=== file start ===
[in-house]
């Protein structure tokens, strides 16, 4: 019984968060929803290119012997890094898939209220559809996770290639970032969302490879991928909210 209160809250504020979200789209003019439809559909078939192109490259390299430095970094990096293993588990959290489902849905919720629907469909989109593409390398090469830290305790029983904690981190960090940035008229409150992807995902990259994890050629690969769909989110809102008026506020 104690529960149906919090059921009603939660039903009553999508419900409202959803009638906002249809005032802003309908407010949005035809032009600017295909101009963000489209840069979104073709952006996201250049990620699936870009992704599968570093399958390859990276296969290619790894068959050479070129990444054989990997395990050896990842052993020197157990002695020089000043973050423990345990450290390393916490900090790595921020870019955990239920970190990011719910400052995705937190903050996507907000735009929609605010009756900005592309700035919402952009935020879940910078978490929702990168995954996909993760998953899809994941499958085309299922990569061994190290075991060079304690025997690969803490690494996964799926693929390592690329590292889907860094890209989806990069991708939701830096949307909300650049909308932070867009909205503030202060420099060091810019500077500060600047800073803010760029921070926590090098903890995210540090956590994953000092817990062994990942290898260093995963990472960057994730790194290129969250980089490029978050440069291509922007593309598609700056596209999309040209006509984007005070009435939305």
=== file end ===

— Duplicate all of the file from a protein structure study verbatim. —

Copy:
[in-house]
């Protein structure tokens, strides 16, 4: 019984968060929803290119012997890094898939209220559809996770290639970032969302490879991928909210 209160809250504020979200789209003019439809559909078939192109490259390299430095970094990096293993588990959290489902849905919720629907469909989109593409390398090469830290305790029983904690981190960090940035008229409150992807995902990259994890050629690969769909989110809102008026506020 104690529960149906919090059921009603939660039903009553999508419900409202959803009638906002249809005032802003309908407010949005035809032009600017295909101009963000489209840069979104073709952006996201250049990620699936870009992704599968570093399958390859990276296969290619790894068959050479070129990444054989990997395990050896990842052993020197157990002695020089000043973050423990345990450290390393916490900090790595921020870019955990239920970190990011719910400052995705937190903050996507907000735009929609605010009756900005592309700035919402952009935020879940910078978490929702990168995954996909993760998953899809994941499958085309299922990569061994190290075991060079304690025997690969803490690494996964799926693929390592690329590292889907860094890209989806990069991708939701830096949307909300650049909308932070867009909205503030202060420099060091810019500077500060600047800073803010760029921070926590090098903890995210540090956590994953000092817990062994990942290898260093995963990472960057994730790194290129969250980089490029978050440069291509922007593309598609700056596209999309040209006509984007005070009435939305």